I failed! Or should I say Society failed me, and it was not my fault.

Society failed me, and it was not my fault; Story by Alusine Barrie.

Standing in the face of such a beautiful, respected and powerful young lady seeking help, I feel sure that something is going to happen. Eyes wide open firing a brilliant, vigilant and scowling gaze onto the wall opposite like a scarecrow in the seasons of ripe in my village. Questions shooting from the deep of my heart, worn out tear sacks burst open, a sorrowful spring of tears flowing from its pores, it is happening, just as I knew it would. It is all coming back to me now,  it has only just happened. Wow!
Was it my fault to be born a girl? Why has it been so difficult to be me? The battered life I now live is the relic of age-long discrimination and subordination of all women in my community. Countless numbers of girls are suffering through the same ordeal shoved down my throat while I was just a budding young girl . Why is this silence so loud?!
I was only eight years old, if I can still remember. Or perhaps even younger when men (very old ones) started investing in my sexuality. Men older than my father, my uncles started bringing gifts saying jokingly “ mother-in-law, this money is for my new wife’s nappy.” Or perhaps, as it turned out to be, it wasn’t a joke at all.
As I grew up, more gifts, money and favours took a different pace. My mother and father seemed proud to have been the parent of such beautiful fruit. I experienced the title of ‘wife’ at a very tender age. This all seemed so ‘normal’ in my village that I also started conceding to be ‘happy’ and looking forward to it!
The opportunity cost of staying and working hard in school and the very frail possibility of reaching to university as a ‘girl’ was thoroughly contrasted by the ease with which I reaped the fruits of my sexuality; of my just being a beautiful young girl; ‘a fine pikin’ as they would say. And even better, my parents preferred the quicker profits of giving birth to a girl to that of tedious education.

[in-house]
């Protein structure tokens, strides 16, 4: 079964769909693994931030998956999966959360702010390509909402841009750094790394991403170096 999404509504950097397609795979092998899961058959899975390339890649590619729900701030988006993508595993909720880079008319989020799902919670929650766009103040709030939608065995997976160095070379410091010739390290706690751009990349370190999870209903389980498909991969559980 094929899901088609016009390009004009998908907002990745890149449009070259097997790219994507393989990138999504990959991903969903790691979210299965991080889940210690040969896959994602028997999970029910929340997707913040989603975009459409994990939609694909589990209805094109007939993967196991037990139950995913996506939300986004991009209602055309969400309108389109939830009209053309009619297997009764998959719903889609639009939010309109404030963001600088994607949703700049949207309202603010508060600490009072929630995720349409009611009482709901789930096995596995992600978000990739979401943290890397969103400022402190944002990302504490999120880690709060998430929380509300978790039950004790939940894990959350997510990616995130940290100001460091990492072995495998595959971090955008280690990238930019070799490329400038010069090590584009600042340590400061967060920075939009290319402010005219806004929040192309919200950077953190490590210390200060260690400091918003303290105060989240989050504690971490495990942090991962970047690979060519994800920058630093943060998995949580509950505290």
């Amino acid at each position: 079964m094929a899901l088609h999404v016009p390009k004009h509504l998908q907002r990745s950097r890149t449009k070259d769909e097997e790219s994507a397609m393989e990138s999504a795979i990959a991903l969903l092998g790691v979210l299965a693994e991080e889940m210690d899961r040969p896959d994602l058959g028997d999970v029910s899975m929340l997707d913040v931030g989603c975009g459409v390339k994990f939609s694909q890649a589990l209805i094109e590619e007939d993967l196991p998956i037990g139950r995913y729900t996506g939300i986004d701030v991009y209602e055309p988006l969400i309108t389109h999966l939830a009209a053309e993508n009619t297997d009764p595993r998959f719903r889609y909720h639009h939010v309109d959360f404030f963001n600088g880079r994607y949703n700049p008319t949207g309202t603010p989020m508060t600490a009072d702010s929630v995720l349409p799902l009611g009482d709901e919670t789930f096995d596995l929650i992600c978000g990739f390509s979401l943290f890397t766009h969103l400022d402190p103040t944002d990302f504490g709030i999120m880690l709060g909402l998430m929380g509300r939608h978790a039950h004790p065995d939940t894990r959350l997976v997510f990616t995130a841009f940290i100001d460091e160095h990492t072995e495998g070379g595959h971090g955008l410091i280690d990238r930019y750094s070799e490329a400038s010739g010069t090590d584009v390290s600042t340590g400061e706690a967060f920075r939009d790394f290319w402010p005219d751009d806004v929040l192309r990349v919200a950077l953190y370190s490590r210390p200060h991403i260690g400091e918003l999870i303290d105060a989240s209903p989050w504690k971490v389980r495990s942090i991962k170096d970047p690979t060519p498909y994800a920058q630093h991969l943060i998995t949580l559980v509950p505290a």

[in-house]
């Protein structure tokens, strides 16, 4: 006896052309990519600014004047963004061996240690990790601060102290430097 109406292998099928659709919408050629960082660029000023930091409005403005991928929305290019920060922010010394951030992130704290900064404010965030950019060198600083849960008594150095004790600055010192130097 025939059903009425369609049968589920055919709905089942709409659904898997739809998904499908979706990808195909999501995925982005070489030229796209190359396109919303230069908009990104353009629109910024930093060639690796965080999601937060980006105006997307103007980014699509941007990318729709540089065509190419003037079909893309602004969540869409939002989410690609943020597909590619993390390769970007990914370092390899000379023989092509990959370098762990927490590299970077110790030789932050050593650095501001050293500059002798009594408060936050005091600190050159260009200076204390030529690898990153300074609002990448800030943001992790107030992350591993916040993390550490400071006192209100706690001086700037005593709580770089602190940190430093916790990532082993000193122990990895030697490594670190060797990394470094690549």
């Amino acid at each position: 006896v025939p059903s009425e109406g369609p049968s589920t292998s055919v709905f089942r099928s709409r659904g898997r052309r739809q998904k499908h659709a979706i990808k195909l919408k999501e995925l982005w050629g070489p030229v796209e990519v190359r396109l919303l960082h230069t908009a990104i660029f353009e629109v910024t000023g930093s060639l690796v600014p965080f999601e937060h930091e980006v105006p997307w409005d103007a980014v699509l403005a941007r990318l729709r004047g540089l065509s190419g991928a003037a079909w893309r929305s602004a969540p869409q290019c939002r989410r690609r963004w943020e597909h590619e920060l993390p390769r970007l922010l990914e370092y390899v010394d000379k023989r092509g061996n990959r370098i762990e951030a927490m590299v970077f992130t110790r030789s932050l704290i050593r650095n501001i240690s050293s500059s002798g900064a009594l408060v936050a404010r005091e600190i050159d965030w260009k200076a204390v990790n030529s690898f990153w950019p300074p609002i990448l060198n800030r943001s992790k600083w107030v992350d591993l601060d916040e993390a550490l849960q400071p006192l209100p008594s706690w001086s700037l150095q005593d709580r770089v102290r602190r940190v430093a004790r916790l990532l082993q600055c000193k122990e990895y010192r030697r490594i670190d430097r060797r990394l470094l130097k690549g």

It was the same all over my village. And even the surrounding villages that I get to visit on luma days (market days). Everyone of us seemed to enjoy this immoral predatory tendency.
At the age of 11, as the ‘my wife’ logo started to get more serious and practical, I started giving up on the tedious work at school. I came to prefer learning to take my rightful, and perhaps, only possible place in society; a wife. This seemed and was made more natural by the norms and traditions of my village.
At 12 years, it all cracked open as I was informed that I shall be marrying the Pa Komrabai (the regent chief) of the neighbouring village of Kamabai. I was asked to bring honour to my family, and I dared not defy the sacred word of my parents lest I become disowned. It was less devastating that I accepted, so I did.
I was very well taken care of by my husband as the ‘batheh’ (sweet heart) as I was called by the chief’s friends and kinsmen. I became very effective in my office of ‘wife’ (and batheh for that matter). I gave birth to so many children in no time!
Clearly the new role of ‘mother’ withered away my beauty and my grand title of ‘batheh’ as I soon started looking old and saggy. While I suffered, my ‘husband’, the chief, was out looking for another ‘batheh’ to add to his growing team of farming and child-bearing slaves.
Now, here I am, looking at a very young lawyer. How I long to be like her! I hear she is 27 years old! I failed! Or should I say Society failed me,but it was not my fault.


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